Germany says Ireland bailout not automatic
German Finance Minister Wolfgang Schaeuble said Sunday he expected Ireland to make a request for a bailout imminently, but warned that approval was not automatic.
"Ireland has announced (that it will ask for the bailout), but it is not formal yet," Schaeuble said on public television. "Then it must be assessed whether the stability of the eurozone as a whole is at stake, that is the condition. We are not just defending a member state but our common currency."
He added: "Ireland has to meet strict conditions, and these will be negotiated in the coming days, so that it is not just providing financing but about ensuring that the problems are solved."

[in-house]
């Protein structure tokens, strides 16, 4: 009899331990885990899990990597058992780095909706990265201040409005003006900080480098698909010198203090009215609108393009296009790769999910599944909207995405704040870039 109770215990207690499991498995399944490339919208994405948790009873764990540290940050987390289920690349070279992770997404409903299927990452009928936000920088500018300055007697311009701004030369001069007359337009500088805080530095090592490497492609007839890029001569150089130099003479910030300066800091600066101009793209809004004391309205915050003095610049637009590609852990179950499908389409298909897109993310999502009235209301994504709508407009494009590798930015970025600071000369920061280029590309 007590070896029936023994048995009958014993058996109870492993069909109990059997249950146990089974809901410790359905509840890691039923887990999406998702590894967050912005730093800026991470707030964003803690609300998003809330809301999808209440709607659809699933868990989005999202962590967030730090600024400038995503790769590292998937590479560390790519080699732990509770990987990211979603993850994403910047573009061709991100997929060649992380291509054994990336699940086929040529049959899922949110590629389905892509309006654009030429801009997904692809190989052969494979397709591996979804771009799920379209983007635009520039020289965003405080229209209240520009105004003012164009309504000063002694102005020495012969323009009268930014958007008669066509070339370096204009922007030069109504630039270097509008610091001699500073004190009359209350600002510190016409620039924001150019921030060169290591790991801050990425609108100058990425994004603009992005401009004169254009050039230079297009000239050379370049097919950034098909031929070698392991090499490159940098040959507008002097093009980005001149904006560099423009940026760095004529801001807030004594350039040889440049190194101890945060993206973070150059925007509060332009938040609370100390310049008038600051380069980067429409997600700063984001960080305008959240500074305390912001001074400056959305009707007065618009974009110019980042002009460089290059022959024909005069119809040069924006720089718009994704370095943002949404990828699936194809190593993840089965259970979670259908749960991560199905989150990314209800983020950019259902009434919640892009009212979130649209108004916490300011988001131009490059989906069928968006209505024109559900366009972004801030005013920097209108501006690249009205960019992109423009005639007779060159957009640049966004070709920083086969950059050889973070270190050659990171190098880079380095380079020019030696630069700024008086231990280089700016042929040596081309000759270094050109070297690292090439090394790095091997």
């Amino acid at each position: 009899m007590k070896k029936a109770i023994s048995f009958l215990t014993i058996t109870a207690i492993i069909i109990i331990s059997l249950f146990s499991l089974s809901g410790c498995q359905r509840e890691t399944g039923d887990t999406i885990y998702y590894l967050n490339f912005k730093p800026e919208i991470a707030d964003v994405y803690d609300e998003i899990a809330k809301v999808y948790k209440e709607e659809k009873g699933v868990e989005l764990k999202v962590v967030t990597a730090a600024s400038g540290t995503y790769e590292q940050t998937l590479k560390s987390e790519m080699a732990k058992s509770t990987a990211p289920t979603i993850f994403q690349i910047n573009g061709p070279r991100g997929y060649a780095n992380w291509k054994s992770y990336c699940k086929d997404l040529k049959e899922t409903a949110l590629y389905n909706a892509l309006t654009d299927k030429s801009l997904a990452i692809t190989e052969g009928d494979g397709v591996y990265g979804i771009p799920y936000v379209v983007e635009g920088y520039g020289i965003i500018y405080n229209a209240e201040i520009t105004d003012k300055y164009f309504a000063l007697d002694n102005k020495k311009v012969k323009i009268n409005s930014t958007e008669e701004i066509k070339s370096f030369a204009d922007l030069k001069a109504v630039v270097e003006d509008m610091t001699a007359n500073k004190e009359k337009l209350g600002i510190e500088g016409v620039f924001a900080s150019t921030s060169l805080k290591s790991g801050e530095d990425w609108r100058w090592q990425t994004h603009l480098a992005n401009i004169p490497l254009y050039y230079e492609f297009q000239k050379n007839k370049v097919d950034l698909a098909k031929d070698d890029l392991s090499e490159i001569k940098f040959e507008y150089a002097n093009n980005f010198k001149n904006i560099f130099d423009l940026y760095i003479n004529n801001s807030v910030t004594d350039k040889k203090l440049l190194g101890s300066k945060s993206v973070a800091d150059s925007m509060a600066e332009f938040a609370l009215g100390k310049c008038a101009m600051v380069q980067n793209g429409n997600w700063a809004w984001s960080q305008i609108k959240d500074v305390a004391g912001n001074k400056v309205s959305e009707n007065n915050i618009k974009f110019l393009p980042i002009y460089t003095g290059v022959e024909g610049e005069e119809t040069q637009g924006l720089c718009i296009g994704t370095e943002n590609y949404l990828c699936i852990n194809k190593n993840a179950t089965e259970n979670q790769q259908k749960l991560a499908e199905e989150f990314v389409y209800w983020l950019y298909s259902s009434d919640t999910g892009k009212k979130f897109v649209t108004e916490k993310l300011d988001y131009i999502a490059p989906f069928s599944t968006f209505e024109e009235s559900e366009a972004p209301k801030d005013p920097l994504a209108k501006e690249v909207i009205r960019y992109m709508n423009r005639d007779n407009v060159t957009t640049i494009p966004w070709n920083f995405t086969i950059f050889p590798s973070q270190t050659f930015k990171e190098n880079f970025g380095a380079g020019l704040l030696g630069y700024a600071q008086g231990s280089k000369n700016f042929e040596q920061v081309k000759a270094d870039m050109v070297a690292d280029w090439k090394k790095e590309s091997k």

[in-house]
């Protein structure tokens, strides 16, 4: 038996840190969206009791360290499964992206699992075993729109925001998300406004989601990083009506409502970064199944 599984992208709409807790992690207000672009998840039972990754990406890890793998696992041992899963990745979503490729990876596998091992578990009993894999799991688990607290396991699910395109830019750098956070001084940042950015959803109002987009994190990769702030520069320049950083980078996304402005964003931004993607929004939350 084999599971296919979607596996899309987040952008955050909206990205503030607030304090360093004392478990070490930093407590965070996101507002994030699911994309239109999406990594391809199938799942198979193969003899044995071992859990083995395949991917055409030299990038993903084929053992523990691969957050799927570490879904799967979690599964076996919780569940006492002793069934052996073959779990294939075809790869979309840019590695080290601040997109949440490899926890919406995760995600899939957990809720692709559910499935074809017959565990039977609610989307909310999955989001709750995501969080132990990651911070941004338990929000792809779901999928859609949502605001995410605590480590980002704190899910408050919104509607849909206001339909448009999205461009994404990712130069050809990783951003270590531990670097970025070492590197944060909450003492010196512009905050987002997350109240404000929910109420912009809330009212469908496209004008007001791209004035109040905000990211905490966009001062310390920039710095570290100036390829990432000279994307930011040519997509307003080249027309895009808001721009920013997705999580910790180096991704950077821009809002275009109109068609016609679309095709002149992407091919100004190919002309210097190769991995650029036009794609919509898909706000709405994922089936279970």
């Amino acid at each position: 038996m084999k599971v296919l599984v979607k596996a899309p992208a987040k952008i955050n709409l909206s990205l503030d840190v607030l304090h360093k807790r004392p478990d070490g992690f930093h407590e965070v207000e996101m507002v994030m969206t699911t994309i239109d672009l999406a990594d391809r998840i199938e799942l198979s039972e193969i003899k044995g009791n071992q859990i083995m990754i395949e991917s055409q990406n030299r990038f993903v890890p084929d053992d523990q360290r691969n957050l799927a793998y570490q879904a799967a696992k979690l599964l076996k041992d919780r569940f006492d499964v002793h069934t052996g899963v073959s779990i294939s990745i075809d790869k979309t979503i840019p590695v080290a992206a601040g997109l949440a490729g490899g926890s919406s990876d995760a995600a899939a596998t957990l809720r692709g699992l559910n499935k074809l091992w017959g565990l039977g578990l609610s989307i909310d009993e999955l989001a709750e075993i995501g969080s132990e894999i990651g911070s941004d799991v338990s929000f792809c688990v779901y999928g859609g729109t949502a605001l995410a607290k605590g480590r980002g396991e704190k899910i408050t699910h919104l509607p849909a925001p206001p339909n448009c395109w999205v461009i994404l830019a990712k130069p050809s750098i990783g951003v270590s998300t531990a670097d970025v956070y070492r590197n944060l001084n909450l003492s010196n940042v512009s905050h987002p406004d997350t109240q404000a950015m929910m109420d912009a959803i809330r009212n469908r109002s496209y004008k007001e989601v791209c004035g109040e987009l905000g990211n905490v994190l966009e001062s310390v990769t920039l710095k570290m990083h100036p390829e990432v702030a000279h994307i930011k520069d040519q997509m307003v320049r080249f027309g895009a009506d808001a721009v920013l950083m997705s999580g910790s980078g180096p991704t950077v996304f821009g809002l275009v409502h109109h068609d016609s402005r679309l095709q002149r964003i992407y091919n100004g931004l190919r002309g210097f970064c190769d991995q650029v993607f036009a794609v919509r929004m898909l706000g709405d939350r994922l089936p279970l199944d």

Irish Finance Minister Brian Lenihan said earlier he would recommend to an emergency Irish cabinet meeting on Sunday that Dublin apply for a bailout from the European Union and the International Monetary Fund.
The package is expected to be worth tens of billions of euros (dollars)
Dublin has pumped some 50 billion euros into the country's stricken banks, pushing its public deficit to 32 percent of output -- more than 10 times the EU limit.
Schaeuble said that it was important that the Irish government made its request soon so that there would be no a knock-on effect on other weak European economies.
"This was why in recent days many people have pressed Ireland to address its problems more quickly and not to delay, because the danger of contagion grows the longer this takes," Schaeuble said.
"If we can find the right answer now to the Irish problems, and that is what we are working on, then the chances are high that that there won't be this contagion effect."
© 2010 AFP